I’ve written about Micah Owings a few times recently (these are called “slow news days”) and each time suggested that he might have a brighter future as a hitter than as a pitcher at this point.
Apparently the Diamondbacks and new general manager Kevin Towers agree, because after signing Owings to a minor-league contract yesterday they plan to give him some time at first base during spring training.
Owings has hit .293 with nine homers and a .538 slugging percentage in 198 career plate appearances (while posting a 5.11 ERA in 410 innings), but he’s never actually started a game anywhere but pitcher.
Here’s how Towers described his potential role in Arizona:
I would imagine he’ll see a little bit of time at first base, how much time I can’t tell you. I know we definitely want to get him some at-bats. He is kind of a dual-weapon guy. It would be nice to have a guy who on the days he may not be pitching you would still have a very good right-handed bat to win a game for you.
It’ll be interesting to see how things play out for Owings in spring training, because he probably has more value as a hitter who can also pitch some low-leverage innings than as a pitcher with a good bat. Technically he’ll be competing for a long relief job.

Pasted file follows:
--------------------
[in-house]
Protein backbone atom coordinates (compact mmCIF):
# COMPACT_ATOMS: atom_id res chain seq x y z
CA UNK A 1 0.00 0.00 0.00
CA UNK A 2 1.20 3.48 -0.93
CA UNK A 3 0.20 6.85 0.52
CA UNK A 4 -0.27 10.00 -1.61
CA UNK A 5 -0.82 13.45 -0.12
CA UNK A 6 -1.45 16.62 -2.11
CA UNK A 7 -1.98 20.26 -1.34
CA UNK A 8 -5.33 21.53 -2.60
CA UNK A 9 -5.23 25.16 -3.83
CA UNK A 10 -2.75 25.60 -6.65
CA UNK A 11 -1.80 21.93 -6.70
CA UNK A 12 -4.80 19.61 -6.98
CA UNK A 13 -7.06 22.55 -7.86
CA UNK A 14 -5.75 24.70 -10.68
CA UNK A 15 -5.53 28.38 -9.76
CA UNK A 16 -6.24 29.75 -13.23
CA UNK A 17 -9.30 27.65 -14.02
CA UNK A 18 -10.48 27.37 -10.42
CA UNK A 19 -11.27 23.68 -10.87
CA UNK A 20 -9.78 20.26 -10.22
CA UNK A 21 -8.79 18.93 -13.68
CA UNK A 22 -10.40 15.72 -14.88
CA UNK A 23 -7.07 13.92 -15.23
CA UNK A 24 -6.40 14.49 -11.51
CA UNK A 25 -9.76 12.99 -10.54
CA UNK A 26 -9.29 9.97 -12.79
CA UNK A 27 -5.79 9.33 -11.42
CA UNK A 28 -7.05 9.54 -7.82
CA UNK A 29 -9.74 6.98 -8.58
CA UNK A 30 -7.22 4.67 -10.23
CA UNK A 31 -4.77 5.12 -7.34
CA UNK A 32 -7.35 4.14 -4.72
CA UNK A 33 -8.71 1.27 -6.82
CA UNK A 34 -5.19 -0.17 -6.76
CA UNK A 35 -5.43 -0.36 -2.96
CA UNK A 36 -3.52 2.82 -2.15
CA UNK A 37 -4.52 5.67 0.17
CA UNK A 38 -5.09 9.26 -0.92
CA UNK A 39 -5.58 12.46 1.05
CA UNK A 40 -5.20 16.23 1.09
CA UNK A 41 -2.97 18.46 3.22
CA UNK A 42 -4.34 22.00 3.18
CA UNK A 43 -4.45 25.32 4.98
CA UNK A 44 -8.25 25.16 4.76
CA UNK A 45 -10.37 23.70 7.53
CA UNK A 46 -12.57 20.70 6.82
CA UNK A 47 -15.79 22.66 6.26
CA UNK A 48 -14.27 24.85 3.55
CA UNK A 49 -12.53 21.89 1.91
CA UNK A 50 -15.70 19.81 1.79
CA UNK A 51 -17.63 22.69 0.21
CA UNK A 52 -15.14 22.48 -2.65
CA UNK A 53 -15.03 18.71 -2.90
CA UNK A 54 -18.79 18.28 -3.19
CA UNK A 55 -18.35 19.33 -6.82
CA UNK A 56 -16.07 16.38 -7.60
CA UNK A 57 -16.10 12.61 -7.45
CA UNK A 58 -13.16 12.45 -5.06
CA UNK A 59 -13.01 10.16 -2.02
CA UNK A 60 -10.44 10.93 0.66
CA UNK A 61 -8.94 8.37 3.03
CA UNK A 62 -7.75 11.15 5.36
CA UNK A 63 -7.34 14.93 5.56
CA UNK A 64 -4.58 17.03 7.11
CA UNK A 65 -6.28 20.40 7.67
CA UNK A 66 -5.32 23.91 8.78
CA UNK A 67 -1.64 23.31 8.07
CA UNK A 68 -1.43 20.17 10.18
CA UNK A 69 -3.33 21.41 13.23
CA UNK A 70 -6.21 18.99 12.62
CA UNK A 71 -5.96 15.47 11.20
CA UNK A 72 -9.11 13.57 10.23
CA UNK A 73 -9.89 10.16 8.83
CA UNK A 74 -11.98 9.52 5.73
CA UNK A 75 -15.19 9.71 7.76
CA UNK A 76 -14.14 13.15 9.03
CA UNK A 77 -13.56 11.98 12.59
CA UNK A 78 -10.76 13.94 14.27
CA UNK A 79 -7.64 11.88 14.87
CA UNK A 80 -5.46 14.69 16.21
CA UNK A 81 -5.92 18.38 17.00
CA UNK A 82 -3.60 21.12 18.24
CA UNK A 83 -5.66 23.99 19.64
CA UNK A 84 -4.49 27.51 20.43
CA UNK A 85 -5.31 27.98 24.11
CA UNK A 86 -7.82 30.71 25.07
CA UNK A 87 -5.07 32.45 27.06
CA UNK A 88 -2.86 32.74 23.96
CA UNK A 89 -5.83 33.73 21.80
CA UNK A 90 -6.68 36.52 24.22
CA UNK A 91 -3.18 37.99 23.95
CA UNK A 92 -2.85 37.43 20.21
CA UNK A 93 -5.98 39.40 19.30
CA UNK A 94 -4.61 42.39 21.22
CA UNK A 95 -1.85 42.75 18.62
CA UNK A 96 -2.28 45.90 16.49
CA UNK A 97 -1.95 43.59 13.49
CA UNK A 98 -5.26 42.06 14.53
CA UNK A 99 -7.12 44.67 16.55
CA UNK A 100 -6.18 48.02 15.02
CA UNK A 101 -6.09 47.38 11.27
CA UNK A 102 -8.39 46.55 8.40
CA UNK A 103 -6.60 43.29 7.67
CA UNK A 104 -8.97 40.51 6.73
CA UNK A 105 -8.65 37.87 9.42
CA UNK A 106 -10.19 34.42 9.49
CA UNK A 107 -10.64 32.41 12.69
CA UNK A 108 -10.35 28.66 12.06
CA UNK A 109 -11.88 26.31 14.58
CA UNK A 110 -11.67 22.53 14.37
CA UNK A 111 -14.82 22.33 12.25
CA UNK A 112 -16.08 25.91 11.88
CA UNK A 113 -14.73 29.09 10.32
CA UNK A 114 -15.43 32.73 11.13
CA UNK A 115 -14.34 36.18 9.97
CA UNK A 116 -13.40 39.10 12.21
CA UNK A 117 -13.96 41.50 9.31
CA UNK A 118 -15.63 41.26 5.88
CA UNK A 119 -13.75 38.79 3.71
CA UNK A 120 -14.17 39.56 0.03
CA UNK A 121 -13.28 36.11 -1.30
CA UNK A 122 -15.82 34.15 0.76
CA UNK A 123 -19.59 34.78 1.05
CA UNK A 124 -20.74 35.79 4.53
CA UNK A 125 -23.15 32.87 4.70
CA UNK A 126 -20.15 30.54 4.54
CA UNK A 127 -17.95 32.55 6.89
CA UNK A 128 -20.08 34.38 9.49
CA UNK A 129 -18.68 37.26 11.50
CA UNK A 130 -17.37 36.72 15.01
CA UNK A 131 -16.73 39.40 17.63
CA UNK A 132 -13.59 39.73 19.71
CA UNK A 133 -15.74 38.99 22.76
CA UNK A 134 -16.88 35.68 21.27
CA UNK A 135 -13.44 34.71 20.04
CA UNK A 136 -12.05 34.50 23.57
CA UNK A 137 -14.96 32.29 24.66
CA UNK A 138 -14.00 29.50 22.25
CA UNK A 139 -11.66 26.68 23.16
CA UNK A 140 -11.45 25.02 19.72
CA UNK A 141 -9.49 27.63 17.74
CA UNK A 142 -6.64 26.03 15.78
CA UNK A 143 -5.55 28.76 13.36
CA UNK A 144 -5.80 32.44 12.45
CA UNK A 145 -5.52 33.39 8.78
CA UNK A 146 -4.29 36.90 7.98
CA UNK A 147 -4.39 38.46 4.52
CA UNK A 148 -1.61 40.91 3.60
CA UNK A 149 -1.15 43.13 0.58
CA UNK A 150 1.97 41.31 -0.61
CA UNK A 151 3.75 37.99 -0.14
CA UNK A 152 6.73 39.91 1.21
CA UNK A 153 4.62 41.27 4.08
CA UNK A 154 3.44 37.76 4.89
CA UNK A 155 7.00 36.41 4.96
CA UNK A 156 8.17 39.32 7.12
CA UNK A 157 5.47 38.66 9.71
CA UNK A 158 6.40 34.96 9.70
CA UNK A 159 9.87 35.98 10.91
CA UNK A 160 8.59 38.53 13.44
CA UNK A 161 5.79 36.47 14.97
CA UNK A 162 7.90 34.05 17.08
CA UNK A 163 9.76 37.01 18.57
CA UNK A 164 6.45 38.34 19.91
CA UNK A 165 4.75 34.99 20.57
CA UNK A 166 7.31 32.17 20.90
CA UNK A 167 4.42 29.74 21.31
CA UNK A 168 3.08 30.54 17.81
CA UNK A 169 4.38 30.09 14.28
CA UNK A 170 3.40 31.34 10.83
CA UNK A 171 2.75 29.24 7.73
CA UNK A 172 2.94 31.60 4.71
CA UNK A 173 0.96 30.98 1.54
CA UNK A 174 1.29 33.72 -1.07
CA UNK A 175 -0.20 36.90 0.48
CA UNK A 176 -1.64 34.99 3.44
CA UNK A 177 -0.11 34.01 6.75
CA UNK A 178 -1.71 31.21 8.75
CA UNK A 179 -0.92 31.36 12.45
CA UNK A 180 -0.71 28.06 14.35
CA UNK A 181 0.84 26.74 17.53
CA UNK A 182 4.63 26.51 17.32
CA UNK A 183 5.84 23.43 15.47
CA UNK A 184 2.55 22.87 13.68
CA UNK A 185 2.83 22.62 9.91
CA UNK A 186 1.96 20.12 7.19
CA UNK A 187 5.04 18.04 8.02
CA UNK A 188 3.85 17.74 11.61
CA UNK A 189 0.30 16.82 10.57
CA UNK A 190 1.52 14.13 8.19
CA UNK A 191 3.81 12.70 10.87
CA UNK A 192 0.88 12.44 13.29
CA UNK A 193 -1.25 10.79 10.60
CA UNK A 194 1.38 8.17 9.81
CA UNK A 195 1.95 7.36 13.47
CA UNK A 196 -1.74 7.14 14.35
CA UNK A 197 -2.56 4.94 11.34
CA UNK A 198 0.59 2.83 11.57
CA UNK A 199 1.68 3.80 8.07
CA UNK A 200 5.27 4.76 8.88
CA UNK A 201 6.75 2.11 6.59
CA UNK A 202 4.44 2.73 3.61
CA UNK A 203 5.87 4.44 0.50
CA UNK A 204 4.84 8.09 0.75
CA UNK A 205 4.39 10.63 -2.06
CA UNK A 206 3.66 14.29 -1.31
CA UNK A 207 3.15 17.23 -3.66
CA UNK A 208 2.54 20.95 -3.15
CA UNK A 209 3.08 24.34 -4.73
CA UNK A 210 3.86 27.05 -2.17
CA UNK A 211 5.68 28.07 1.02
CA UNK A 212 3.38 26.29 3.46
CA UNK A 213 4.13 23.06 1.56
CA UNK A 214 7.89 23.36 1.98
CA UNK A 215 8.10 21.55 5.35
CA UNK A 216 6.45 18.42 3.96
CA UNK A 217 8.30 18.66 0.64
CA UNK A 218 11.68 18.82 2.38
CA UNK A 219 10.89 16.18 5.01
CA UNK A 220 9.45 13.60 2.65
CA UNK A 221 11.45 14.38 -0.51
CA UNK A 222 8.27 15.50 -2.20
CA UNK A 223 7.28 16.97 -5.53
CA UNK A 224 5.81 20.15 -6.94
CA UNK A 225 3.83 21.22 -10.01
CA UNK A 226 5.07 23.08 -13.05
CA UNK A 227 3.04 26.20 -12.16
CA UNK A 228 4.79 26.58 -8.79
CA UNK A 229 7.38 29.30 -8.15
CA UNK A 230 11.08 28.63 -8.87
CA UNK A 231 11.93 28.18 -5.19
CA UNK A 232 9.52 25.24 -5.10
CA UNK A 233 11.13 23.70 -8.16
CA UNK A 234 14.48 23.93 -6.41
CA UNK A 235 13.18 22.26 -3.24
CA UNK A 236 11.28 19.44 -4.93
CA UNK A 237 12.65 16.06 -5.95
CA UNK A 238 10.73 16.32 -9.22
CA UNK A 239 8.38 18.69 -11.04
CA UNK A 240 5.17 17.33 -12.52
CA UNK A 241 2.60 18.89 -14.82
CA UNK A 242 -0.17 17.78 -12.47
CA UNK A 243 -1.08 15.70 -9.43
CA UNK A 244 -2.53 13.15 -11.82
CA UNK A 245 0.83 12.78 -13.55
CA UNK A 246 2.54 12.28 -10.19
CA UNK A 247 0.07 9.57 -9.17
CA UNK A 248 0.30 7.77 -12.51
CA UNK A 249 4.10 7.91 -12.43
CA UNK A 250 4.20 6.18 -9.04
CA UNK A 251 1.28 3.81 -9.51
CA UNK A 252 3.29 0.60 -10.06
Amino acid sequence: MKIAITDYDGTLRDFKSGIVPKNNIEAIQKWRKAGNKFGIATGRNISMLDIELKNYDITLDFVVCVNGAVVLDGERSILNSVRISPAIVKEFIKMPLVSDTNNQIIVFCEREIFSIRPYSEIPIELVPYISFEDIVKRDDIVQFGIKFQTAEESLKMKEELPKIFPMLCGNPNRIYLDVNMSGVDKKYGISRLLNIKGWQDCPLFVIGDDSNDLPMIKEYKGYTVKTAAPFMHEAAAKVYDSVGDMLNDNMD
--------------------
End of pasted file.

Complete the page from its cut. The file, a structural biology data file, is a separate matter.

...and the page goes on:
The Oakland Athletics have activated DH Billy Butler from the 7-day concussion disabled list.
Butler, you’ll recall, suffered a concussion last weekend in a clubhouse fight with teammate Danny Valencia. The two have since apologized to each other and to the A’s organization for creating what would, if everyone’s being honest, serve as the dramatic peak of the A’s disappointing year.
Speaking of disappointing, Butler is hitting.286/.338/.419 with four homers and 30 RBI in 228 plate appearances this season.
FOX Sports’ Jon Morosi reports that Tim Tebow’s baseball workout, which will take place tomorrow in Los Angeles, will be attended by scouts from “roughly half” of the 30 major league teams. Morosi noted in a later tweet that a lot of the people going to see the workout are people “with influence.” That could mean that people are taking him seriously. It could mean that people want to gawk. The proof will ultimately be in the pudding.
As we’ve noted, Tebow is 29 and he asn’t played competitive baseball since high school. While some people who have watched him work out have said complimentary things about his preparation and approach, an anonymous scout told ESPN.com last week that Tebow’s swing is so long it might “take out the front row.”
Color us skeptical until someone who works for a club, as opposed to people who have been invited to coach him, pitch to him or work out with him, says that Tebow has a chance.